- Pseudoephedrine is a decongestant that helps temporarily relieve a stuffy nose. Pseudoephedrine, currently one of the only decongestants on the market in the U.S., comes as pills, nose sprays and nose drops. It is worth noting that here in Oregon, you need a prescription for this medicine- due to its ability to be synthesized into methamphetamines. Decongestant tablets or liquids are best used only for a short time (1 to 2 weeks). Nose sprays and drops shouldnâ€™t be used for more than 3 days because your body can become dependent on them. This causes your nose to feel even more stopped-up when you stop using them. Decongestants can raise blood pressure in some people, so it's a good idea to talk to your family provider before using them.
- Cromolyn sodium is a nasal spray that helps prevent your body from reacting to inhaled allergens. Cromolyn sodium is more helpful if you use it before youâ€™re exposed to allergens. This medicine may take up to 2 to 4 weeks to start working. It is available without a prescription.
- Nasal steroid sprays reduce the inflammatory reaction of your nasal tissues to inhaled allergens. Your provider may prescribe a steroid spray to relieve the swelling in your nose so that you feel less stopped-up. This medicine may take a couple of weeks to start working.
- Eye drops. Eye drops can help itchy, watery eyes. You can buy these drops without a prescription.
Your provider might suggest eye drops that contain an antihistamine-decongestant combination. These drops are available in over-the-counter and prescription forms. Be sure to read the directions before using any medication. Many of these eye drops should not be used for longer than a few days.
In some cases, your provider may suggest allergy shots. A mixture is prepared that contains the allergens identified in your allergy tests. The mixture is injected into your skin in tiny but increasing amounts over the course of many months. Over time, the shots make you less sensitive to the allergens. Usually after 4 to 6 months of allergy shots you will begin to have relief from your allergies. However, you will probably need to continue the shots for 2 to 3 years or longer.
If you have a severe allergic reaction, call 911 right away. Use an EpiPen or Ana-Kit if you have one. Once you know that you have a severe allergy, always carry an Epi-pen or Ana-Kit. Teach family members and coworkers how to help you if you have a severe reaction.
How long will the effects last?
The effects of an allergic reaction depend on how much you have been exposed to an allergen and how severe your allergy is. You may have symptoms for several minutes, hours, or days. Some people outgrow their allergies. Others may have allergies all their life.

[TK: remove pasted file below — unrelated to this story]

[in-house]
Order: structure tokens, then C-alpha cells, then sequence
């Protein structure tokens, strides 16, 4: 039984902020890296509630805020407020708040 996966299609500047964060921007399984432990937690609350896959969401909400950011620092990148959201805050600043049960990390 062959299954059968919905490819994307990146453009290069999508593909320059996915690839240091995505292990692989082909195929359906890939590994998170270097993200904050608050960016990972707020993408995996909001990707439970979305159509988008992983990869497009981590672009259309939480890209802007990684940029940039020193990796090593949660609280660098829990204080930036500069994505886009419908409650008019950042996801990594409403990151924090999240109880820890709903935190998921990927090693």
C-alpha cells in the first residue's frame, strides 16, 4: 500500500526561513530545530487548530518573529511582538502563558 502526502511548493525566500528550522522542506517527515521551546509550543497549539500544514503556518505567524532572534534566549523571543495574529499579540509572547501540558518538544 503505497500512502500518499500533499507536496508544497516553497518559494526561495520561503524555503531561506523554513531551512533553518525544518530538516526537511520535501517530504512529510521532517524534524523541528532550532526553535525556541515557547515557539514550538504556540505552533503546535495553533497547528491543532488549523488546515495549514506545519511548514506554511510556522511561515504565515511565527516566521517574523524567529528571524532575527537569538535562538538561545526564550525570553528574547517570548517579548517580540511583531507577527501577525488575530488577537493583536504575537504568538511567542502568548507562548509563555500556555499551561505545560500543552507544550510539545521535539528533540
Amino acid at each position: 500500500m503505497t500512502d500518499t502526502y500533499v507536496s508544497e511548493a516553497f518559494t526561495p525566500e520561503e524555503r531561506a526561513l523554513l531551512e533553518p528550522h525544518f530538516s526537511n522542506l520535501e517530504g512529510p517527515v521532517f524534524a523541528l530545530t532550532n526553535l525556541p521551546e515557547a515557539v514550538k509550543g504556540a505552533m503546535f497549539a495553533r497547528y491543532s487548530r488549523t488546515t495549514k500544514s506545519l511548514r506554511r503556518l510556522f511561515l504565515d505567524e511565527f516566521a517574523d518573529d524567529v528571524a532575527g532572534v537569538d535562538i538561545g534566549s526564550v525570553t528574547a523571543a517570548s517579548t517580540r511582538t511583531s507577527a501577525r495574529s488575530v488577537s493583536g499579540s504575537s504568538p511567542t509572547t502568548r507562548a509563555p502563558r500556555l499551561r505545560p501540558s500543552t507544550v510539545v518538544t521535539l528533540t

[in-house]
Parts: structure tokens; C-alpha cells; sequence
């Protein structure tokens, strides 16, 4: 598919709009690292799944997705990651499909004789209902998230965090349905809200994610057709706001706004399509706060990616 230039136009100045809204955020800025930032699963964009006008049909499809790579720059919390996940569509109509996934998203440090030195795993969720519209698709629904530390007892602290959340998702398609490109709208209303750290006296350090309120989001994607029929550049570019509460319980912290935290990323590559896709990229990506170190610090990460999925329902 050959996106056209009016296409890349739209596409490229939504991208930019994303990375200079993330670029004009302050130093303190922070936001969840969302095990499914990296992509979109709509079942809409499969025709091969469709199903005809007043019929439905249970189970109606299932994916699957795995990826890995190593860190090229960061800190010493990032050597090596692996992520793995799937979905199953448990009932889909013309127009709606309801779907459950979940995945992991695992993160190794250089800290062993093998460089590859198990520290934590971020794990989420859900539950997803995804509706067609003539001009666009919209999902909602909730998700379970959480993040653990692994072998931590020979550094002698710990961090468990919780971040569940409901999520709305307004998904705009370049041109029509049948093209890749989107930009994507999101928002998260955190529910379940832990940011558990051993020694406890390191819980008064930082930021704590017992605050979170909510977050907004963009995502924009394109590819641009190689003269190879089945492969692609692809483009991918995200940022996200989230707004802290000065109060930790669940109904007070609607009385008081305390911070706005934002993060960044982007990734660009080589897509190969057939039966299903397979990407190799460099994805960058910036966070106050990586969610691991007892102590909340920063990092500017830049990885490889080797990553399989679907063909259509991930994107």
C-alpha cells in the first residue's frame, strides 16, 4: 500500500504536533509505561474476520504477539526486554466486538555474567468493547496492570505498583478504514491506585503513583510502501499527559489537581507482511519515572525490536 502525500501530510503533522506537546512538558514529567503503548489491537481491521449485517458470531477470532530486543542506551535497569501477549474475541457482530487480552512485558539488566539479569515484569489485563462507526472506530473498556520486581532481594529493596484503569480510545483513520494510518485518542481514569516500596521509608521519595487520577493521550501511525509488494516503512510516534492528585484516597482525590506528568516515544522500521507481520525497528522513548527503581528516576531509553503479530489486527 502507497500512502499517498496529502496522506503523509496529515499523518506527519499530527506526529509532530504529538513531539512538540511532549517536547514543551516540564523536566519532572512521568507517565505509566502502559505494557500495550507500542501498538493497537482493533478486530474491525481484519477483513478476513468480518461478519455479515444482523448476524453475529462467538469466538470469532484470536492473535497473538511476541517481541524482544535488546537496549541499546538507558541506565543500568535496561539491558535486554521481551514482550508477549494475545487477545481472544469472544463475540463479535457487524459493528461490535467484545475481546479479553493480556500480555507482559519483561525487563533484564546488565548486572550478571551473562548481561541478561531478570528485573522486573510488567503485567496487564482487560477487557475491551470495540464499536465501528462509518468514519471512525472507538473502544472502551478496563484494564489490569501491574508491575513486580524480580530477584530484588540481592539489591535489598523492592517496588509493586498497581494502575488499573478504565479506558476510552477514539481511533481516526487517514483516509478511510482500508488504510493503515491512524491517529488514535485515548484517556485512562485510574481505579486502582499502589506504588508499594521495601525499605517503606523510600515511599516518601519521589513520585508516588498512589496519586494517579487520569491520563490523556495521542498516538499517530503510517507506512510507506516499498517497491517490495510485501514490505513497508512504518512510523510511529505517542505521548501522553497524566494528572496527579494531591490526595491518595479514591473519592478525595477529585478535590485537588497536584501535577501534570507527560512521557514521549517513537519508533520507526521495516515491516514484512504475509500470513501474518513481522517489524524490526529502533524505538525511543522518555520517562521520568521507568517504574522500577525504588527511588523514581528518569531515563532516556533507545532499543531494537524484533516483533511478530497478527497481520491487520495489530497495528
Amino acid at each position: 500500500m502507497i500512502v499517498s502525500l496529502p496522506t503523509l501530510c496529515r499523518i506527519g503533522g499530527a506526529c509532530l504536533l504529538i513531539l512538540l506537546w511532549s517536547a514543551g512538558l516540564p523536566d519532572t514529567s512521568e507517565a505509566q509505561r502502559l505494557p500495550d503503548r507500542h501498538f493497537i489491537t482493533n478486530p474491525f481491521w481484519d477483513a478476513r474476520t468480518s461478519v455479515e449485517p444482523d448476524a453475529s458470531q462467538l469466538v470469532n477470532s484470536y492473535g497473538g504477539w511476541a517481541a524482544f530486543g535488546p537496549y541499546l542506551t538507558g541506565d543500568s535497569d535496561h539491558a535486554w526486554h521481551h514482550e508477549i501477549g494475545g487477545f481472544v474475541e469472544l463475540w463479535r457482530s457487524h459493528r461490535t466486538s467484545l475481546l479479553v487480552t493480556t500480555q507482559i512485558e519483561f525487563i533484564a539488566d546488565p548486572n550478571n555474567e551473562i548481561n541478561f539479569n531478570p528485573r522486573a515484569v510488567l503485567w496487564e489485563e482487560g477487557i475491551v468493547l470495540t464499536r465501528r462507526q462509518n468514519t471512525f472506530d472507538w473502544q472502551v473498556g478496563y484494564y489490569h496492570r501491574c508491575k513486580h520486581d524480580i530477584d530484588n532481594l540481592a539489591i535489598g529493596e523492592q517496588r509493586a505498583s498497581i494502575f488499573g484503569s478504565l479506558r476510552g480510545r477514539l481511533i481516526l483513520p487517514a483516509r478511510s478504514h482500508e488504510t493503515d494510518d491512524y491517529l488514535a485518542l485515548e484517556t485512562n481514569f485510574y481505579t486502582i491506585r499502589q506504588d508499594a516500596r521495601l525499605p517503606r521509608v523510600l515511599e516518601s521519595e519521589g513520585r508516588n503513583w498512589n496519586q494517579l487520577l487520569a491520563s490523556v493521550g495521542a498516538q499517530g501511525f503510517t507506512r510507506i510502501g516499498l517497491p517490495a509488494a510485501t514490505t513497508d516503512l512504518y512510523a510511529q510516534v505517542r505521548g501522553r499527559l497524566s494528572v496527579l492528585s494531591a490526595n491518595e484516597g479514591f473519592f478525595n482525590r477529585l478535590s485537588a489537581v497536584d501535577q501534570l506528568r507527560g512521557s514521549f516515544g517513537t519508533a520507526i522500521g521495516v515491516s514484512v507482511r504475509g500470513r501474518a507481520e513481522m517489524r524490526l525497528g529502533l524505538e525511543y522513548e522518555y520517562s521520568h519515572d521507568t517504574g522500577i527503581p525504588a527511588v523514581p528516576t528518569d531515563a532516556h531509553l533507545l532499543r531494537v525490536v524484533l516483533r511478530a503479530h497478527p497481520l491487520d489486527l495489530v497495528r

How can I take care of myself?
- Follow your health care provider's instructions.
- Try to avoid the things you are allergic to.
- If you tend to have severe allergy reactions, ask your provider about carrying medicine with you, such as an EpiPen or Ana-Kit, for emergency use. Wear an ID, such as a Medic Alert bracelet, that lists your severe allergies.
How can I help prevent allergies?
There is no known way to prevent allergies. However, some research has shown that breast-fed babies may be less likely to develop allergies and asthma. Also, if your family has a very strong history of allergies, you might try to avoid your family's most common allergens. For example, you may need to stay away from cats. This might help stop you from developing severe symptoms.
Where can I get more information?
Many organizations provide support and information for people with allergies and asthma. Here a few:
- The American Academy of Allergy, Asthma & Immunology offers a variety of services. They can provide educational materials, pollen count reports and maps, and a physician referral directory. Call 800-822-2762 or visit their Web site at http://www.aaaai.org.
- The Asthma and Allergy Foundation of America offers educational programs and services. They also offer asthma and allergy support groups across the country for adults, parents, teens, and caregivers. Call 800-727-8462 or visit their Web site at http://www.aafa.org.
- The American Lung Association offers educational materials and support group information. Check your local telephone listings for a chapter near you, call 800-586-4872, or visit their Web site at http://www.lungusa.org.
- The Food Allergy & Anaphylaxis Network is a worldwide network that provides educational materials, allergy alerts, and research studies related to food allergies. Call 800-929-4040 or visit their Web site at http://www.foodallergy.org.
For more information about local support groups in yFeedback, contact your healthcare provider or local hospital.